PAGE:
Return to the Florida Gardening Forum | Post a Follow-Up

 o
From Seattle to Orlando, gardening a whole new ballgame

Posted by buzzy 8PugetSound (My Page) on
Tue, Feb 25, 14 at 14:30

Hi friends, We're thinking about moving away from our island outside of Seattle and retiring just south of Orlando. From 8b to 9b, not much change in low temp, but a world of difference in the garden!

Nematodes! Late freezes! Too hot, too cold, cockroaches! (We'll get chickens for that problem), but whew! reading this forum makes me realize that my 40 years of organic gardening in the northern tier states mean nothing, NOTHING!

Please help me out here. Can I grow cool veg like lettuce, kohlrabi, radishes, turnips, spinach? The low temps make me think I can't in the winter, too hot in the summer. I know you have spring and fall seasons, is that what we're talking about here?

And please define spring! fall!

There's a similar amount of rainfall, but Seattle drizzles it out over nine months and then presents us with a drought in July, August, Sept. But your rainfall looks like it's mostly in the summer and I'm wondering how hard it is - does it tear your plants to shreds?

Oh, yeah, and what about warm weather veg like tomatoes, eggplant, sweet potatoes, cukes. I read about having to tear out toms because of mildew, and here I was thinking I could finally grow them because our cool maritime climate in Puget Sound made me give up on those crops years ago. But can you grow them and when?

Well, I've got amillion questions but I'll stop here. Spring is coming for us. Do you have spring? Thanks!!!


Follow-Up Postings:

 o
RE: From Seattle to Orlando, gardening a whole new ballgame

  • Posted by whgille Oakland FL Zone 9B (My Page) on
    Tue, Feb 25, 14 at 20:25

Hi Buzzy

Welcome to the Florida garden forum! there is another garden friend that comes from Seattle and is gardening in Florida now, maybe he can share his experience here.

All the crops that you listed above can be grown here at the proper time. Right now we are in transition harvesting cold crops and planting warm season crops.

This morning small harvest for lunch, the eggplants were planted last spring, I succession plant carrots, beets, radish.

 photo February2014_024_zpsce88526b.jpg

A bed planted with spinach, radishes and lettuce

 photo February2014_025_zps7a969696.jpg

 photo February2014_026_zpsc4c80493.jpg

 photo February2014_027_zps2329feb0.jpg

Tomatoes are ready to be planted in the garden now.

Silvia


 o
RE: From Seattle to Orlando, gardening a whole new ballgame

Wow, that IS a big change!

Lettuces and other greens grow well here over winter, as well as radishes and onions/garlic.

My tomatoes produced like gangbusters early. May through late August, but then I started seeing a lot of hornworms and my husband wanted to move the garden, so I tore them out. I'm sure they would have produced another two months had it not been for those two things. My bell and jalepeno peppers did well all summer. Cukes did beautifully until the rainy season hit in July and then they mildewed. We had an especially rainy summer here in northwest Florida. It can rain very hard, but I didn't have any problems with plants being torn up.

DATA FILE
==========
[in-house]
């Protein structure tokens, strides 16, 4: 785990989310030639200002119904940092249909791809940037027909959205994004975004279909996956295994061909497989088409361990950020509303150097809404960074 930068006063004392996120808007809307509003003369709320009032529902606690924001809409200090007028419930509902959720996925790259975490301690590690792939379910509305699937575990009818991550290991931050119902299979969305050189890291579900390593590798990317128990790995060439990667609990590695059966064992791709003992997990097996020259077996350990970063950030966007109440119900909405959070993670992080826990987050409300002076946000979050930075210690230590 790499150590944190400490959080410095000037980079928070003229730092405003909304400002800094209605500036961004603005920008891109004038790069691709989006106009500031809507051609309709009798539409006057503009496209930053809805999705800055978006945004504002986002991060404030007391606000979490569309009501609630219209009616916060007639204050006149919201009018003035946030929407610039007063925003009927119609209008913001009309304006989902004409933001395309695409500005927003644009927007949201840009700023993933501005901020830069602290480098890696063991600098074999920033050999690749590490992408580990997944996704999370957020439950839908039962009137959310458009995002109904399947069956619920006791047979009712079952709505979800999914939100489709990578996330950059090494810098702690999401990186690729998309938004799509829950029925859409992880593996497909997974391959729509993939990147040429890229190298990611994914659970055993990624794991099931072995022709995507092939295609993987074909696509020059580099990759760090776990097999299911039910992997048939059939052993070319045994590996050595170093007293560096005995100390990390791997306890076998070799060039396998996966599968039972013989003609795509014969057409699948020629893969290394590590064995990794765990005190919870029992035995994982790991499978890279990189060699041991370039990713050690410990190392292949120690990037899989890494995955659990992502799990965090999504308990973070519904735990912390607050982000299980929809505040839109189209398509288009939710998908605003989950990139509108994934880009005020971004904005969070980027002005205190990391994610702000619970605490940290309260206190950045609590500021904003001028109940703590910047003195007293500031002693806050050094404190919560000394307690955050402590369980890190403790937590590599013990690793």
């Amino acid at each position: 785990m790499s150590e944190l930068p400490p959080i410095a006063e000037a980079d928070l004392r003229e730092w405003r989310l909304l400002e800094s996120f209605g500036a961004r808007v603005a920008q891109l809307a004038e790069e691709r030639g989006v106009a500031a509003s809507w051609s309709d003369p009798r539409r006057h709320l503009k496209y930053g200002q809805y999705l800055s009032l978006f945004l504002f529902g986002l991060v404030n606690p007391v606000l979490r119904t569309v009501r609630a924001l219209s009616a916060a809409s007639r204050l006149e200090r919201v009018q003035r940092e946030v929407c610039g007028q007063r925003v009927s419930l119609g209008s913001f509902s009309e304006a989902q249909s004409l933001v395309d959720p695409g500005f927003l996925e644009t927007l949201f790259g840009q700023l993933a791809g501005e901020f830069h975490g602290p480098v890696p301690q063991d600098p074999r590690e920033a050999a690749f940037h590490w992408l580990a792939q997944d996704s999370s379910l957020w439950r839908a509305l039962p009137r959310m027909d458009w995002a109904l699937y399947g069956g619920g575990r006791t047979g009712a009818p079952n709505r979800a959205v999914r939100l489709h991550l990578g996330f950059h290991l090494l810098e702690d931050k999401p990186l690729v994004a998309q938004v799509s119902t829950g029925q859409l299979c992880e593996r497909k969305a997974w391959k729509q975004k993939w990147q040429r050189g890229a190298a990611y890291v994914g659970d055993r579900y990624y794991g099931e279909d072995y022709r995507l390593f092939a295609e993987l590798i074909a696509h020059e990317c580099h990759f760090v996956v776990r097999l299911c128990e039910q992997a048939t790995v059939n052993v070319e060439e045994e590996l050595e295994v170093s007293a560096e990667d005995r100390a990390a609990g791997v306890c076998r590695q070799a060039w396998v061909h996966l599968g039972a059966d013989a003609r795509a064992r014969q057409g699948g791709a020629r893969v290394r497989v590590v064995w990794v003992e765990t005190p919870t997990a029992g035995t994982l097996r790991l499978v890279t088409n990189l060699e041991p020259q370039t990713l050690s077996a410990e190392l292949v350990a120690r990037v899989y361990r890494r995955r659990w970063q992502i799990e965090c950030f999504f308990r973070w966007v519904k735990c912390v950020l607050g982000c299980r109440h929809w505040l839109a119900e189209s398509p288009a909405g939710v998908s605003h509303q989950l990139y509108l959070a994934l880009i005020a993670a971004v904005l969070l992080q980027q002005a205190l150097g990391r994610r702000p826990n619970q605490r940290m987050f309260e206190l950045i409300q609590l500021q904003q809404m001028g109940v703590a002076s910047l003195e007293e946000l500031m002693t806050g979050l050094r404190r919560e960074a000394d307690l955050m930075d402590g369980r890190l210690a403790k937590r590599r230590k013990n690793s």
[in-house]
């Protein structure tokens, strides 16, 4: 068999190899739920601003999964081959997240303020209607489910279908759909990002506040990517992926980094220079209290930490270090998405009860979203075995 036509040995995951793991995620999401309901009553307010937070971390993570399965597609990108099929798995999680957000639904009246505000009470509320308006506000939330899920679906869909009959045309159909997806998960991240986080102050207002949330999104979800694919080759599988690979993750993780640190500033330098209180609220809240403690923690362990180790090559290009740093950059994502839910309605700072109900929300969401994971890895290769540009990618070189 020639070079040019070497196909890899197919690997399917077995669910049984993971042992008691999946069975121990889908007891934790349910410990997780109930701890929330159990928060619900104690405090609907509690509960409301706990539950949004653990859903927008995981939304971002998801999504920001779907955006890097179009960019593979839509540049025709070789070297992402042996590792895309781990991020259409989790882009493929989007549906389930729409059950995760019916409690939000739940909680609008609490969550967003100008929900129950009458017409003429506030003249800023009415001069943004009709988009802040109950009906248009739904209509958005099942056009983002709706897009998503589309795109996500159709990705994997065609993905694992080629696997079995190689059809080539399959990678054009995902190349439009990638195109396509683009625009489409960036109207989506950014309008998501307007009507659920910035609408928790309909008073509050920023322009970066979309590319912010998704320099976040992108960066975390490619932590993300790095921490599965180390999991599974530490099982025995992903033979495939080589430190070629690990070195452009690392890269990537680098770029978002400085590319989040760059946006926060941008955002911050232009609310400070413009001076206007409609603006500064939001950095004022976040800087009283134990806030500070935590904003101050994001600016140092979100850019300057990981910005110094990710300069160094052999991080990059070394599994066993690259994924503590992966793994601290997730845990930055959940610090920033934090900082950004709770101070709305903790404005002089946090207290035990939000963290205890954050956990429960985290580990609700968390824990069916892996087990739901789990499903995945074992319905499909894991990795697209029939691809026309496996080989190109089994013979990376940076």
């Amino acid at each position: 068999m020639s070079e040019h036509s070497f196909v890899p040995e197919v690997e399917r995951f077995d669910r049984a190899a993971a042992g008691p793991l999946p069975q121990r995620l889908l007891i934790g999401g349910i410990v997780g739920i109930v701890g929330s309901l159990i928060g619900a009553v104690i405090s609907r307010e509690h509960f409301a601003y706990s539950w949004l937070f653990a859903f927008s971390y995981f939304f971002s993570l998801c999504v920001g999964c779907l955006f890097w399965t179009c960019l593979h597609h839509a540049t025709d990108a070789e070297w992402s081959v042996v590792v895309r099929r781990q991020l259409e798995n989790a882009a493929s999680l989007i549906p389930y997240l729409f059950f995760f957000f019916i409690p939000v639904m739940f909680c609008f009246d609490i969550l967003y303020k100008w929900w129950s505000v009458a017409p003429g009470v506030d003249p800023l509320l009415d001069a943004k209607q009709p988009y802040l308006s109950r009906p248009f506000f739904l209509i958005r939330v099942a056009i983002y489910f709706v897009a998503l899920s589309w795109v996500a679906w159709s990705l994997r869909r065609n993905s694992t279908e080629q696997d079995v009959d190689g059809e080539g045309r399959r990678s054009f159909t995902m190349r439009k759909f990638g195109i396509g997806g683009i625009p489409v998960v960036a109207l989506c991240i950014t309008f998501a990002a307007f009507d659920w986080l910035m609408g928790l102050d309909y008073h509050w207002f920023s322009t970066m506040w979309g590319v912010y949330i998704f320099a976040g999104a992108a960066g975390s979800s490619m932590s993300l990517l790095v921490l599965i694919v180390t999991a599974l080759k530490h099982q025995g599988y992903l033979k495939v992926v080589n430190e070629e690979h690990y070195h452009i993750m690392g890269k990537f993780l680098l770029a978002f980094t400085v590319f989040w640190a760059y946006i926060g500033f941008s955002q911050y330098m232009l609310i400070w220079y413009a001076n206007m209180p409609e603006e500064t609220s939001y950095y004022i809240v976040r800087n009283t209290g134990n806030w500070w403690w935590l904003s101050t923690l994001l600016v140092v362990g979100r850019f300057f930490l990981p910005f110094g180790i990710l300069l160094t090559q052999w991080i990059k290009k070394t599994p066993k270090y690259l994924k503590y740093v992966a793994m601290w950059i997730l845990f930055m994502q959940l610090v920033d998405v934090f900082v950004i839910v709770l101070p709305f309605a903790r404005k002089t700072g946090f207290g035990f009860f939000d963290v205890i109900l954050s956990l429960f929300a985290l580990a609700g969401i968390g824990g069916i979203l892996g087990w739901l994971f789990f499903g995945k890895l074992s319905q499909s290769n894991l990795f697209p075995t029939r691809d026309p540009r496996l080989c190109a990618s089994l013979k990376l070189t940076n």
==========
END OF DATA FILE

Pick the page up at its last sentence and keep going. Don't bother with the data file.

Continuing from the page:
I'm abot 6 hours north of Orlando, so my experience does not directly translate, but generally you can grow all the things you mentioned, it just may have to be during a time you are not accustomed to.


 o
RE: From Seattle to Orlando, gardening a whole new ballgame

  • Posted by buzzy 8PugetSound (My Page) on
    Wed, Feb 26, 14 at 2:26

Thank you Floridians! I don't have to despair of my salads. The pix are gorgeous, healthy roots, beautiful colors, looks like a fabulous lunch!

So is it possible to have: a tropical garden with plumeria, bananas, mandevilla, jasmine, cherimoya, coffee, tea, etc.

in one corner of the acre, and: English cottage garden with roses, lilies, lavender, primroses, dianthus, daisies, campanula, hollyhocks, to name a few I see out the window in another corner, and...

Vegie garden with hots: peppers, toms, cukes, and...

Cools: lettuce, spinach, brassicas

whgille gave me proof of the latter.

So is it Florida or is it Heaven?


 o
RE: From Seattle to Orlando, gardening a whole new ballgame

Not sure about primroses and campanula growing here. I only see primroses for sale in the supermarkets. I too had to transition from upstate Pa to Philadelphia and then to Vero Beach, Fl and now SE Ga. Your gardening knowledge won't be wasted you just need to learn the seasons. Sometimes spring and fall go by quickly. Up here above Jacksonville we usually have a long spring and fall. I suggest you visit the local ag center to get some free gardening pamphlets and expert advice.


 o
RE: From Seattle to Orlando, gardening a whole new ballgame

Central/north florida grows better brassicas than the rest of the east coast, excepting the very far north where winters are cold enough that cabbage moth does not exist; conversely cabbage moth cannot survive the very long hot summer of florida. I just cut a wonderful dense head of red cabbage yesterday, not a mark, a spot, a bite on it. Clean as a whistle without any control efforts whatsoever. At home I can't grow a head of cabbage, hardly.